The Patients Association conduct annual reports into waiting times for elective surgery and aim to highlight the voices of patients behind waiting time statistics.
The Patients Association has been conducting annual reports since 2010 into the number of patients waiting longer than the 18-week referral to treatment target for elective surgery. We have noticed a clear, trend over recent years in the increasing time people are waiting for operations, as well as the number of people waiting longer for elective surgery. Our reports were inspired by calls to our national helpline from the people behind waiting time statistics, every day we hear from the people behind these statistics on our national helpline: individuals who are in pain, worried they will lose further mobility, or will take longer to recover when they finally get their surgery. Their family members and carers are also having to share the added uncertainty and pressure faced by patients whilst they are waiting for their operations. The Patients Association believes that all patients should be accessing their legal right to surgery within the 18 week (126 days) waiting time limit as set out in the NHS Constitution.
Our latest annual report on waiting times entitled ‘feeling the wait’ based on 2015 data obtained from Freedom of Information requests sent to Trusts in England. The total number of patients waiting over 18 weeks for the calendar year of 2015 was 92,739, compared to 51,388 patients waiting over 18 weeks in 2014. Excluding the figures for bariatric and gender operations which we did not collect last year, this represents an increase of 79.5% in the number of patients waiting for over 18 weeks. 77% of Trusts are failing to notify patients of their rights under the NHS Constitution when the 18 week limit has been missed. Trusts are not notifying patients of their rights under the NHS Constitution when the 18 week waiting time limit is breached. This lack of awareness and due regard to the NHS Constitution is of deep concern to the Patients Association, as it means that patients are going without the medical care they deserve whilst also being denied the important information about the healthcare choices they are entitled to. We will continue to campaign for increased knowledge of the NHS Constitution and for the NHS to honour the rights that patients and the public are entitled to.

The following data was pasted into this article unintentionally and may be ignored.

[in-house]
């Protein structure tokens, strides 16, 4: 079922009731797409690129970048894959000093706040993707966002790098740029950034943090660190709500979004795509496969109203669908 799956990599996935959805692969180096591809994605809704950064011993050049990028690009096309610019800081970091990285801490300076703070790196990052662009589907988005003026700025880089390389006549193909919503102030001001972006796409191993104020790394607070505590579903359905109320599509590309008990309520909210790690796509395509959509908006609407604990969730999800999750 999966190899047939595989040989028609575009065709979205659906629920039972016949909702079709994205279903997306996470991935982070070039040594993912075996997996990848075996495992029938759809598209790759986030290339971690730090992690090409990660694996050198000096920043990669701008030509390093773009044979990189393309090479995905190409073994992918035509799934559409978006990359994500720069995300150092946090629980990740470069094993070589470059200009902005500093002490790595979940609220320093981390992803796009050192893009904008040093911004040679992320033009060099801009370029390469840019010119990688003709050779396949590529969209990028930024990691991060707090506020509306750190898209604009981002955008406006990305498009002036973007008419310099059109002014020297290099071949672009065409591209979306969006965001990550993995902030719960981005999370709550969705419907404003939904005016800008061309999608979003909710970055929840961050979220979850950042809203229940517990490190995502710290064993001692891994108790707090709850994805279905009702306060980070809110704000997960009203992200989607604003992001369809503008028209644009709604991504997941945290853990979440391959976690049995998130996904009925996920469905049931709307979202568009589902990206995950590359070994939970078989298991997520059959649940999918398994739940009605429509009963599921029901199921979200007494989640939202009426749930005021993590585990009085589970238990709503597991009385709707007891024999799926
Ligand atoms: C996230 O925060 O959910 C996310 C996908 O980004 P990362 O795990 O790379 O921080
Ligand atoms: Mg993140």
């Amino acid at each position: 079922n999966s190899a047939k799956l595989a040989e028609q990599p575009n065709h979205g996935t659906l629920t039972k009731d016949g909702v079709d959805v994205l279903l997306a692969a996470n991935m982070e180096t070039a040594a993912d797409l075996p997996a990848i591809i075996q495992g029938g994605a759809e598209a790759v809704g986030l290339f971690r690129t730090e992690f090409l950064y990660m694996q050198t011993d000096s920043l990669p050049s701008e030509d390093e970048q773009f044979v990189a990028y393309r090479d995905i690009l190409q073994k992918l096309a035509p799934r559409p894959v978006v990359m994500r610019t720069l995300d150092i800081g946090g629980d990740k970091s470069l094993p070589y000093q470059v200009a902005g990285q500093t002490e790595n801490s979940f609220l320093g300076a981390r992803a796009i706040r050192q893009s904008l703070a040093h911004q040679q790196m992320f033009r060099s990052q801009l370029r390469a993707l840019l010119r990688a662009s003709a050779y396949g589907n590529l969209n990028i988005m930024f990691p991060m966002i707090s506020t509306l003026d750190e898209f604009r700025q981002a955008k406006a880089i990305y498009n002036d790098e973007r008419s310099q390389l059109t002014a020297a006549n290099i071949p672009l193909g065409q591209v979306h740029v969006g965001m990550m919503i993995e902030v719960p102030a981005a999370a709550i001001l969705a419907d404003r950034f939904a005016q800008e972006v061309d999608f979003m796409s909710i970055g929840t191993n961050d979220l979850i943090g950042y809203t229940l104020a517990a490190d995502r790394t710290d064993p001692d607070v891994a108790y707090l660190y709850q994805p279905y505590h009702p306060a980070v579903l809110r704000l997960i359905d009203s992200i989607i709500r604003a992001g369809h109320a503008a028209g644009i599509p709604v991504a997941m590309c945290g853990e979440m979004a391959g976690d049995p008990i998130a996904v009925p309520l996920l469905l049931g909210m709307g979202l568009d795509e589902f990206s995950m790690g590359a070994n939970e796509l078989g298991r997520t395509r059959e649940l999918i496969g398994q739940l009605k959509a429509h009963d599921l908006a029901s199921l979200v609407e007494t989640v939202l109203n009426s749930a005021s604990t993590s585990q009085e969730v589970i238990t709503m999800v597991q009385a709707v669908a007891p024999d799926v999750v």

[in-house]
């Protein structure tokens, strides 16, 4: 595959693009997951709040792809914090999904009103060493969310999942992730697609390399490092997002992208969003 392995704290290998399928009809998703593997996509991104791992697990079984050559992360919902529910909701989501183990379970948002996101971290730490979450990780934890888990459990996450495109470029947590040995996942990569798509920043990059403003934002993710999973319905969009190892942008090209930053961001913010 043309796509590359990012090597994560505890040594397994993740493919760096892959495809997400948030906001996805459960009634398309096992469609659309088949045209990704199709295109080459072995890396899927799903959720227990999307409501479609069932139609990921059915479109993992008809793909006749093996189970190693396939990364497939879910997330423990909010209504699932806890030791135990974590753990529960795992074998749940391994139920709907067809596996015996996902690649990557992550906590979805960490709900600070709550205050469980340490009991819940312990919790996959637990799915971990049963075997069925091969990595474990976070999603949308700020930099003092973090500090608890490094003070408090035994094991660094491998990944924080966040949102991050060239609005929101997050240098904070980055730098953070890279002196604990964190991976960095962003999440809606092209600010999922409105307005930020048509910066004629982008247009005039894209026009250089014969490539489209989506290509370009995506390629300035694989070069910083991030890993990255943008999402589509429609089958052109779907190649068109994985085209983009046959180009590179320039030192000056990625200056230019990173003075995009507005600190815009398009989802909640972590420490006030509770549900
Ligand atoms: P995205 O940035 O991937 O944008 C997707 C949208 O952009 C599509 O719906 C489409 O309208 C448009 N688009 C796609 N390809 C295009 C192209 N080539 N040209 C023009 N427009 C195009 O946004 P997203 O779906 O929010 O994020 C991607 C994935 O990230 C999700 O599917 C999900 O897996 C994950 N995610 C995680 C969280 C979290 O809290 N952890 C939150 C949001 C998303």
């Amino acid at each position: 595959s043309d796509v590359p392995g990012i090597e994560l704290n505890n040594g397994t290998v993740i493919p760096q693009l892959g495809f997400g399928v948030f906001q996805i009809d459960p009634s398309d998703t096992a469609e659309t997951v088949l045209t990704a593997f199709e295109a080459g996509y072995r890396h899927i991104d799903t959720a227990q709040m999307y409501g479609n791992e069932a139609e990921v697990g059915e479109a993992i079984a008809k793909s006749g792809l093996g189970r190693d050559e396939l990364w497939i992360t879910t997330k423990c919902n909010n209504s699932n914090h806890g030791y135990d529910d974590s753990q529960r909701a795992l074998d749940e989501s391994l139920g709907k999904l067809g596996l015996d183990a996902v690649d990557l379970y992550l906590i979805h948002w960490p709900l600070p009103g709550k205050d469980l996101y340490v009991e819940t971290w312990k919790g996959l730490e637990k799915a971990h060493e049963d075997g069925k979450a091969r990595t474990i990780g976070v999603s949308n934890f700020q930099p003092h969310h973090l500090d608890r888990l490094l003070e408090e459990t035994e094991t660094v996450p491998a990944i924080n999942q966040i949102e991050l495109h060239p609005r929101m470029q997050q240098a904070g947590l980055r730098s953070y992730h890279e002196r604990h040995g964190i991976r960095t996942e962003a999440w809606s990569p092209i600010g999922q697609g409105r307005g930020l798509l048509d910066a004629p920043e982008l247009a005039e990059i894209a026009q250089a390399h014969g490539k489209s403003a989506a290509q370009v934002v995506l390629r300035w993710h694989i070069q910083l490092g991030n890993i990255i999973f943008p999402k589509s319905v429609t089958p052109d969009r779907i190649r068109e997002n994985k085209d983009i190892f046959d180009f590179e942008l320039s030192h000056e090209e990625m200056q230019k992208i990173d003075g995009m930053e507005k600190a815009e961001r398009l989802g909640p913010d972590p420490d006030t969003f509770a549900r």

The ‘feeling the wait’ report identified three key concerns for patients that we believe must be addressed. Patients feel like they are chasing communication with Trusts for information on the surgery date and that there is a lack of transparency between Trusts and patients. Patients felt that the onus was on them to call their Trust and ask for information about when they could expect to receive their surgery. There is a significant psychological burden on patients waiting to be given a date for surgery and for patients whose surgery has been cancelled (often on the day the surgery was due to take place). Patients want to know if long waiting times have caused, or will cause their condition to deteriorate, so they can be prepared for their condition to be different from when they first started waiting. Patients are also concerned that the long waiting times will affect how successful their eventual surgery will be and how much recovery time they will need.